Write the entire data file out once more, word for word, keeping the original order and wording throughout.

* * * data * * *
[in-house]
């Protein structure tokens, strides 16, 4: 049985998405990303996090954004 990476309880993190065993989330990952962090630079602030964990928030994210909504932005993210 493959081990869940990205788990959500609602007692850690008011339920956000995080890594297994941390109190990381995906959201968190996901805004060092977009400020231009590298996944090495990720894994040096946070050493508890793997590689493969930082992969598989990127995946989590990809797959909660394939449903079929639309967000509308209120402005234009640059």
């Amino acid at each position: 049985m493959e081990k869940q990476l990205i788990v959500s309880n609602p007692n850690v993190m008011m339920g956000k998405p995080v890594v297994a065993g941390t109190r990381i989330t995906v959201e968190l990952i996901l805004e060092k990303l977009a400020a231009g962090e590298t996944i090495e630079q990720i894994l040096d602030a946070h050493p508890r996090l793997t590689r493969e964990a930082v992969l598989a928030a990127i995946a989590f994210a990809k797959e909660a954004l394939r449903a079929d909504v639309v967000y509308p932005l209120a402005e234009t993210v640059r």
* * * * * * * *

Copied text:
[in-house]
């Protein structure tokens, strides 16, 4: 049985998405990303996090954004 990476309880993190065993989330990952962090630079602030964990928030994210909504932005993210 493959081990869940990205788990959500609602007692850690008011339920956000995080890594297994941390109190990381995906959201968190996901805004060092977009400020231009590298996944090495990720894994040096946070050493508890793997590689493969930082992969598989990127995946989590990809797959909660394939449903079929639309967000509308209120402005234009640059």
């Amino acid at each position: 049985m493959e081990k869940q990476l990205i788990v959500s309880n609602p007692n850690v993190m008011m339920g956000k998405p995080v890594v297994a065993g941390t109190r990381i989330t995906v959201e968190l990952i996901l805004e060092k990303l977009a400020a231009g962090e590298t996944i090495e630079q990720i894994l040096d602030a946070h050493p508890r996090l793997t590689r493969e964990a930082v992969l598989a928030a990127i995946a989590f994210a990809k797959e909660a954004l394939r449903a079929d909504v639309v967000y509308p932005l209120a402005e234009t993210v640059r």